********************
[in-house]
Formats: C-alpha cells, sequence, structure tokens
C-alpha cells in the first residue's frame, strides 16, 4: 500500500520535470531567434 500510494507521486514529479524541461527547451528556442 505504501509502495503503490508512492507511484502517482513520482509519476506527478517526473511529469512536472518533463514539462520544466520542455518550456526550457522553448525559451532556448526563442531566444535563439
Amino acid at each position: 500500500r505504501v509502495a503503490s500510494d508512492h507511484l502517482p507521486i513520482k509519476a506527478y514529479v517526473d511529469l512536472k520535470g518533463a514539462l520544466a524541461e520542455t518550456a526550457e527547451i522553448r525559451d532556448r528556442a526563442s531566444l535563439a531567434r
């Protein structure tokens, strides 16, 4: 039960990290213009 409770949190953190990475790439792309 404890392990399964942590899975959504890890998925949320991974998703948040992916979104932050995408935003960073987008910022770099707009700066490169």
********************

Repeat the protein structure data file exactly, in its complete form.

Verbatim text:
[in-house]
Formats: C-alpha cells, sequence, structure tokens
C-alpha cells in the first residue's frame, strides 16, 4: 500500500520535470531567434 500510494507521486514529479524541461527547451528556442 505504501509502495503503490508512492507511484502517482513520482509519476506527478517526473511529469512536472518533463514539462520544466520542455518550456526550457522553448525559451532556448526563442531566444535563439
Amino acid at each position: 500500500r505504501v509502495a503503490s500510494d508512492h507511484l502517482p507521486i513520482k509519476a506527478y514529479v517526473d511529469l512536472k520535470g518533463a514539462l520544466a524541461e520542455t518550456a526550457e527547451i522553448r525559451d532556448r528556442a526563442s531566444l535563439a531567434r
């Protein structure tokens, strides 16, 4: 039960990290213009 409770949190953190990475790439792309 404890392990399964942590899975959504890890998925949320991974998703948040992916979104932050995408935003960073987008910022770099707009700066490169």